Be frugal – get rich slowly

dollar

 

The quickest way to double your money is to fold it in half and put it in your back pocket. -Will Rogers

The Millionaire Next Door, written by Stanley and Danko, is full of surprises. The authors’ massive research project sought to determine the profile of the average American family that had a financial net worth of at least a million dollars. They discovered that typical millionaire family members:

  • Do not wear designer watches
  • Buy clothes at stores like Dillard’s and J.C. Penney
  • Drive cars that are 3-5 years old; usually a domestic model
  • Do not live in an upscale neighborhood

One of the key commonalities among this group is that they are frugal and live well below their means.

It pays to be frugal.

Both my wife and I grew up poor, so being frugal was embedded in our lifestyle from childhood. I’m so frugal that I’ve been banned from eating at all-you-can-eat restaurants in 35 states.

  • We still use coupons, shop for good deals, wear clothes a long time, and drive our cars to exhaustion.
  • Every year of our marriage (36 and counting) we have lived by an annual budget. It’s the best way to manage money (which does need to be managed).
  • Every December we do an audit of our expenses, looking for areas that we can tweak and save money.
  • As our income has risen, we’ve kept our living expenses the same and we save the difference.

We’ve discovered that small savings add up to significant amounts of money. Our frugality has paid off. We’re one of the families that Stanley and Danko talk about in their book.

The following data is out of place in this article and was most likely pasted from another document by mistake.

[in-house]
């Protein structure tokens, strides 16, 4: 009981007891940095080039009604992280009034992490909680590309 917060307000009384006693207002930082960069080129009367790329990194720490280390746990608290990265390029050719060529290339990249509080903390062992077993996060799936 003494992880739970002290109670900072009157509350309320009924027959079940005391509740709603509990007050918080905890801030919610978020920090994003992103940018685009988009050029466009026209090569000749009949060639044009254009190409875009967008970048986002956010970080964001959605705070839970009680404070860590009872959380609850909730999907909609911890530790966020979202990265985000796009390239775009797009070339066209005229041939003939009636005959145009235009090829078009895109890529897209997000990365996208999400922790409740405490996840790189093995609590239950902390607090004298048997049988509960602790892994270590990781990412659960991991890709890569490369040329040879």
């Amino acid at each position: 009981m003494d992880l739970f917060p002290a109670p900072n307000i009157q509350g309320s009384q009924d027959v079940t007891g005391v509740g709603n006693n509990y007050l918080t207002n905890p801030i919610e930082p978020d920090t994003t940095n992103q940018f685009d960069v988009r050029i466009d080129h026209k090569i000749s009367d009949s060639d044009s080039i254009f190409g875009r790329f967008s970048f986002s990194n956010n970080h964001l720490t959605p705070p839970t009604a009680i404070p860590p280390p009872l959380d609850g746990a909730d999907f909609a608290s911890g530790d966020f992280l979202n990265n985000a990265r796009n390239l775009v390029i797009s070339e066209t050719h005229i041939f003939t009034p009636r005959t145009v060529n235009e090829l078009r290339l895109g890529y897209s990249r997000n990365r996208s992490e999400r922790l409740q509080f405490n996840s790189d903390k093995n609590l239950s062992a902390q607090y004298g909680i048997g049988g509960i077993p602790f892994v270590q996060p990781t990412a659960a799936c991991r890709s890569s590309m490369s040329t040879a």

On a commercial level, the benefit of being frugal can be profound. An article in the New York Times magazine noted: “While working the line at Harley-Davidson’s factory in York, Pa., Mark Dettinger noticed a small problem. The plastic piece that held electrical parts to the front of a motorcycle, a piece about the size of a hardcover book, wasn’t fitting correctly. Every time a new bike came down the line, it took a few extra shoves to push it into place. In fact, it took an extra 1.2 seconds.

Dettinger, who had spent some 20 years at the York plant, knew that every second counted. With 400 motorcycles built each shift, on two shifts a day, an extra 1.2 seconds per bike added up to 2,200 lost bikes annually. Millions could be lost in revenue. Maybe it wasn’t such a small problem. [New York Times Magazine, Feb. 2, 2014, pages 16-17, by Adam Davidson]

Benjamin Franklin said, “The way to wealth depends on just two words, industry and frugality.” Stanley and Danko would agree, and so would I.

Question: Are there any downsides to being frugal? You can leave a comment by clicking here.

Summary

What? – Frugality is a good thing and longterm, it makes a huge difference.
So what? – Be careful with your finances. A few good practices (abide by a budget, always get multiple bids, audit expenses, etc.) can make a big difference. It’s never too late to start being financially prudent.
Now what? – Gain control of your finances and be thrifty.

Leaders – When was the last time you intentionally and thoroughly looked at your organization’s expenses with the goal of saving money? Is frugality part of your organization’s culture?